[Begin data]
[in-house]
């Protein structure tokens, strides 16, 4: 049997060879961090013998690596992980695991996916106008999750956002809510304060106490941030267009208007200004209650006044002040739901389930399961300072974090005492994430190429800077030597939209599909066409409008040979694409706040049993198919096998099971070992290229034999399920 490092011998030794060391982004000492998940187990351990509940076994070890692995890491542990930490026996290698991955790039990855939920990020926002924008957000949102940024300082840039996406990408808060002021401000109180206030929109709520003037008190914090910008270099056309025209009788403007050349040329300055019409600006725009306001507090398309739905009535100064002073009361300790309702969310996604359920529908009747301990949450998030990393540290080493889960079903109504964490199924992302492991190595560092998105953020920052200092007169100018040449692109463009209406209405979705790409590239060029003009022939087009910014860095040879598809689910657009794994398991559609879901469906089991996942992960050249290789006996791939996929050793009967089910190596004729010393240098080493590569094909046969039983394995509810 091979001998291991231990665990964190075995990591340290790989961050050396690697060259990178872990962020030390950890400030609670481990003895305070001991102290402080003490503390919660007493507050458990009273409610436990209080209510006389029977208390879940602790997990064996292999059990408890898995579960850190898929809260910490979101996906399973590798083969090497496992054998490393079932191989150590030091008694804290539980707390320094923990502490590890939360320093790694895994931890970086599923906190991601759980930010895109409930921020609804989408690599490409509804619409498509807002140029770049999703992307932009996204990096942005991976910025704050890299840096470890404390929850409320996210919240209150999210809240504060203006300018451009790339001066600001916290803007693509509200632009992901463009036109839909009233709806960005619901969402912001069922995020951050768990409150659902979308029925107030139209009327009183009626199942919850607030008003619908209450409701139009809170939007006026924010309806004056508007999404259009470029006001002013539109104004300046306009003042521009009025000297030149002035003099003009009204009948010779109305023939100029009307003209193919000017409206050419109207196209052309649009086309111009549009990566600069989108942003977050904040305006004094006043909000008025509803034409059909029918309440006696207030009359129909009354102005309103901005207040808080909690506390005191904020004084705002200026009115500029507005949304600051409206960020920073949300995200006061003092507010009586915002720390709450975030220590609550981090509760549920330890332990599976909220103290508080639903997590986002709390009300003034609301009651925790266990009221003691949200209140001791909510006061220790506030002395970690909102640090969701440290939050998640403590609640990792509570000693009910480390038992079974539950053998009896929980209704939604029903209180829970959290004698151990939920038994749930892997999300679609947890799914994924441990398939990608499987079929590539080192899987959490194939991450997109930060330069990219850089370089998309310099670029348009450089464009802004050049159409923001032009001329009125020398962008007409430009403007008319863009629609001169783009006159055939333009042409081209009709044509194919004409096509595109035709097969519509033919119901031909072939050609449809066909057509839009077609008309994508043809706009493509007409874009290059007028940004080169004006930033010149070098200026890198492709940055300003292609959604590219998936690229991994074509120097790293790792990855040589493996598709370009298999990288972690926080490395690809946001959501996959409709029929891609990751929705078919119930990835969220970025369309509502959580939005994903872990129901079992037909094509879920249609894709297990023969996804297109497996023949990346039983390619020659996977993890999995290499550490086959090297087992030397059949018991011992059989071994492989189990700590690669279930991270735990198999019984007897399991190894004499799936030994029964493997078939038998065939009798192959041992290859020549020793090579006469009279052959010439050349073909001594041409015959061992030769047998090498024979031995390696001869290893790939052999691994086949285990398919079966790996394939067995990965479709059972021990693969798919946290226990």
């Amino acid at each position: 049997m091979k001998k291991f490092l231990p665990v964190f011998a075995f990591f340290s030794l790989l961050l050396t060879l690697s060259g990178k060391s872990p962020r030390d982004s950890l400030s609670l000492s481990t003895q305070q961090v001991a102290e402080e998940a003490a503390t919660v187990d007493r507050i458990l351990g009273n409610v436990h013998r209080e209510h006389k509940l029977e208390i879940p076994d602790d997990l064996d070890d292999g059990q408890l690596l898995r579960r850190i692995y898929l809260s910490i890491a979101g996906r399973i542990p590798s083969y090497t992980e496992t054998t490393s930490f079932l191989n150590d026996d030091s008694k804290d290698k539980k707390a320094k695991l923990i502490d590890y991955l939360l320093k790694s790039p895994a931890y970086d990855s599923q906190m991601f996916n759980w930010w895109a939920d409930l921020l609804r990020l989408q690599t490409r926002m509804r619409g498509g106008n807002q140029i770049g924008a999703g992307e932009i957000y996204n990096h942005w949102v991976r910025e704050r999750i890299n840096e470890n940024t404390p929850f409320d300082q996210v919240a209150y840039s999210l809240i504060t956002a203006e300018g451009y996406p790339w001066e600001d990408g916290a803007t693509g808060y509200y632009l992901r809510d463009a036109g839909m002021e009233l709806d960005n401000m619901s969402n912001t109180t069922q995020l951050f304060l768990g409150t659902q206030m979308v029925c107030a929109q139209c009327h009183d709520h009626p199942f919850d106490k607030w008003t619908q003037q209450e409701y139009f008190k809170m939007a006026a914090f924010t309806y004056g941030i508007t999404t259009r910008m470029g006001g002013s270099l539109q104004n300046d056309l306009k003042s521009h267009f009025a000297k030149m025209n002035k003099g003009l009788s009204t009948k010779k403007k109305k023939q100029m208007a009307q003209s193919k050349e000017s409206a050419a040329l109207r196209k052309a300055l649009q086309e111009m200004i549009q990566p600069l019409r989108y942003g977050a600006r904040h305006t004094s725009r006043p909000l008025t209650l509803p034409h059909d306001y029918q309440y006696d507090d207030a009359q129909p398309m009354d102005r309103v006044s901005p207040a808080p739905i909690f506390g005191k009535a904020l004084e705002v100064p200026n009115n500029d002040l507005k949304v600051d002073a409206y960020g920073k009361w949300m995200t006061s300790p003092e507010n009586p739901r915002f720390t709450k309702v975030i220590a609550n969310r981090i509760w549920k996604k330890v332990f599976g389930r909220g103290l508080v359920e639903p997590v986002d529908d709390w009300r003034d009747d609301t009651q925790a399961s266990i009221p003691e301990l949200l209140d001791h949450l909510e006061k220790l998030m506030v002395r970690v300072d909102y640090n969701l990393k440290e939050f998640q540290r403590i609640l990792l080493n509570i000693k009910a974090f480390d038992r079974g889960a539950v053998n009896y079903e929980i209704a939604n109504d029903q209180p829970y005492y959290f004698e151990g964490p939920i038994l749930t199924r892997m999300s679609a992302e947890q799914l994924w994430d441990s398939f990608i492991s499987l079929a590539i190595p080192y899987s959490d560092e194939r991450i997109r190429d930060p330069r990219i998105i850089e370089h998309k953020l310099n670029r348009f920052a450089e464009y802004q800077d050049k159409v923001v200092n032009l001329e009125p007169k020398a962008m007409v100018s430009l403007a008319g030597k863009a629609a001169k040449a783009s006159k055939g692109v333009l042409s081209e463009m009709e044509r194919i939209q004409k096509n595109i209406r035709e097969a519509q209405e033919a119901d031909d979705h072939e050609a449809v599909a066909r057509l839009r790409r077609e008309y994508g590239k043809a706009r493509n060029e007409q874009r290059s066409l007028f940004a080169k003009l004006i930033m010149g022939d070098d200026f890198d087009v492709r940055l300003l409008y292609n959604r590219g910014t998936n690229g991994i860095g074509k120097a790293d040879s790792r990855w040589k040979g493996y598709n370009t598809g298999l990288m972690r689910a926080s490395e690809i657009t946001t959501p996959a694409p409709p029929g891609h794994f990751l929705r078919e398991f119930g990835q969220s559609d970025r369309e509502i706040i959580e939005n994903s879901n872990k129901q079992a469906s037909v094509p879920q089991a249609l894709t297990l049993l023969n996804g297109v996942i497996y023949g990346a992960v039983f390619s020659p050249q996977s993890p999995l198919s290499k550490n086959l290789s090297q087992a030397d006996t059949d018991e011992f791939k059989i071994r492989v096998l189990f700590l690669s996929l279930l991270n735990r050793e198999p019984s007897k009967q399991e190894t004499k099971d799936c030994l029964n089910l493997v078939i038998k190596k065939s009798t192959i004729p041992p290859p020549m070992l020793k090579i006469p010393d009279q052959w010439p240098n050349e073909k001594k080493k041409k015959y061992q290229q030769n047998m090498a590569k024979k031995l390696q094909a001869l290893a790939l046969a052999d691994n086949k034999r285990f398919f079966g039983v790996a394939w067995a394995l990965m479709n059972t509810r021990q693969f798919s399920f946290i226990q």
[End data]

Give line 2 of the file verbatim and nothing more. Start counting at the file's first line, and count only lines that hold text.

């Protein structure tokens, strides 16, 4: 049997060879961090013998690596992980695991996916106008999750956002809510304060106490941030267009208007200004209650006044002040739901389930399961300072974090005492994430190429800077030597939209599909066409409008040979694409706040049993198919096998099971070992290229034999399920 490092011998030794060391982004000492998940187990351990509940076994070890692995890491542990930490026996290698991955790039990855939920990020926002924008957000949102940024300082840039996406990408808060002021401000109180206030929109709520003037008190914090910008270099056309025209009788403007050349040329300055019409600006725009306001507090398309739905009535100064002073009361300790309702969310996604359920529908009747301990949450998030990393540290080493889960079903109504964490199924992302492991190595560092998105953020920052200092007169100018040449692109463009209406209405979705790409590239060029003009022939087009910014860095040879598809689910657009794994398991559609879901469906089991996942992960050249290789006996791939996929050793009967089910190596004729010393240098080493590569094909046969039983394995509810 091979001998291991231990665990964190075995990591340290790989961050050396690697060259990178872990962020030390950890400030609670481990003895305070001991102290402080003490503390919660007493507050458990009273409610436990209080209510006389029977208390879940602790997990064996292999059990408890898995579960850190898929809260910490979101996906399973590798083969090497496992054998490393079932191989150590030091008694804290539980707390320094923990502490590890939360320093790694895994931890970086599923906190991601759980930010895109409930921020609804989408690599490409509804619409498509807002140029770049999703992307932009996204990096942005991976910025704050890299840096470890404390929850409320996210919240209150999210809240504060203006300018451009790339001066600001916290803007693509509200632009992901463009036109839909009233709806960005619901969402912001069922995020951050768990409150659902979308029925107030139209009327009183009626199942919850607030008003619908209450409701139009809170939007006026924010309806004056508007999404259009470029006001002013539109104004300046306009003042521009009025000297030149002035003099003009009204009948010779109305023939100029009307003209193919000017409206050419109207196209052309649009086309111009549009990566600069989108942003977050904040305006004094006043909000008025509803034409059909029918309440006696207030009359129909009354102005309103901005207040808080909690506390005191904020004084705002200026009115500029507005949304600051409206960020920073949300995200006061003092507010009586915002720390709450975030220590609550981090509760549920330890332990599976909220103290508080639903997590986002709390009300003034609301009651925790266990009221003691949200209140001791909510006061220790506030002395970690909102640090969701440290939050998640403590609640990792509570000693009910480390038992079974539950053998009896929980209704939604029903209180829970959290004698151990939920038994749930892997999300679609947890799914994924441990398939990608499987079929590539080192899987959490194939991450997109930060330069990219850089370089998309310099670029348009450089464009802004050049159409923001032009001329009125020398962008007409430009403007008319863009629609001169783009006159055939333009042409081209009709044509194919004409096509595109035709097969519509033919119901031909072939050609449809066909057509839009077609008309994508043809706009493509007409874009290059007028940004080169004006930033010149070098200026890198492709940055300003292609959604590219998936690229991994074509120097790293790792990855040589493996598709370009298999990288972690926080490395690809946001959501996959409709029929891609990751929705078919119930990835969220970025369309509502959580939005994903872990129901079992037909094509879920249609894709297990023969996804297109497996023949990346039983390619020659996977993890999995290499550490086959090297087992030397059949018991011992059989071994492989189990700590690669279930991270735990198999019984007897399991190894004499799936030994029964493997078939038998065939009798192959041992290859020549020793090579006469009279052959010439050349073909001594041409015959061992030769047998090498024979031995390696001869290893790939052999691994086949285990398919079966790996394939067995990965479709059972021990693969798919946290226990």